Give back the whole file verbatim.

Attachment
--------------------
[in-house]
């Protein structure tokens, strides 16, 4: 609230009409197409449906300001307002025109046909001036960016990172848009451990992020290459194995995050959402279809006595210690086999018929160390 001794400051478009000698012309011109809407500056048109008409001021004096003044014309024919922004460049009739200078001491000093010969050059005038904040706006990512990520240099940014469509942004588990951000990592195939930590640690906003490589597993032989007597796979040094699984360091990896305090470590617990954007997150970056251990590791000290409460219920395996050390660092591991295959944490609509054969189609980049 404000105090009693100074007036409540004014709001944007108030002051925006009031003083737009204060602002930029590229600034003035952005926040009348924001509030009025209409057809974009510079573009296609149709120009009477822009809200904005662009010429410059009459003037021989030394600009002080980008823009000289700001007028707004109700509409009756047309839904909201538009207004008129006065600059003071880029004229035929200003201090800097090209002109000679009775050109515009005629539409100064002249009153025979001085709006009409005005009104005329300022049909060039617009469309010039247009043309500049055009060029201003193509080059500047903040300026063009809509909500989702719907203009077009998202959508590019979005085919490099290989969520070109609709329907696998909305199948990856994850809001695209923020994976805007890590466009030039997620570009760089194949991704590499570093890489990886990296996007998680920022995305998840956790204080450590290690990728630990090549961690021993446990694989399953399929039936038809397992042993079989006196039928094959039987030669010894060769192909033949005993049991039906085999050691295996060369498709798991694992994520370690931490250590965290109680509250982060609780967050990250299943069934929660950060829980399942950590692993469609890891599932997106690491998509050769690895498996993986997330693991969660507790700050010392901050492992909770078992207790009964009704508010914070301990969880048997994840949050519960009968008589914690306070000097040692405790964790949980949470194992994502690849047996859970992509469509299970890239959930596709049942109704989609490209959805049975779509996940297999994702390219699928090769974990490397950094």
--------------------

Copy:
[in-house]
């Protein structure tokens, strides 16, 4: 609230009409197409449906300001307002025109046909001036960016990172848009451990992020290459194995995050959402279809006595210690086999018929160390 001794400051478009000698012309011109809407500056048109008409001021004096003044014309024919922004460049009739200078001491000093010969050059005038904040706006990512990520240099940014469509942004588990951000990592195939930590640690906003490589597993032989007597796979040094699984360091990896305090470590617990954007997150970056251990590791000290409460219920395996050390660092591991295959944490609509054969189609980049 404000105090009693100074007036409540004014709001944007108030002051925006009031003083737009204060602002930029590229600034003035952005926040009348924001509030009025209409057809974009510079573009296609149709120009009477822009809200904005662009010429410059009459003037021989030394600009002080980008823009000289700001007028707004109700509409009756047309839904909201538009207004008129006065600059003071880029004229035929200003201090800097090209002109000679009775050109515009005629539409100064002249009153025979001085709006009409005005009104005329300022049909060039617009469309010039247009043309500049055009060029201003193509080059500047903040300026063009809509909500989702719907203009077009998202959508590019979005085919490099290989969520070109609709329907696998909305199948990856994850809001695209923020994976805007890590466009030039997620570009760089194949991704590499570093890489990886990296996007998680920022995305998840956790204080450590290690990728630990090549961690021993446990694989399953399929039936038809397992042993079989006196039928094959039987030669010894060769192909033949005993049991039906085999050691295996060369498709798991694992994520370690931490250590965290109680509250982060609780967050990250299943069934929660950060829980399942950590692993469609890891599932997106690491998509050769690895498996993986997330693991969660507790700050010392901050492992909770078992207790009964009704508010914070301990969880048997994840949050519960009968008589914690306070000097040692405790964790949980949470194992994502690849047996859970992509469509299970890239959930596709049942109704989609490209959805049975779509996940297999994702390219699928090769974990490397950094």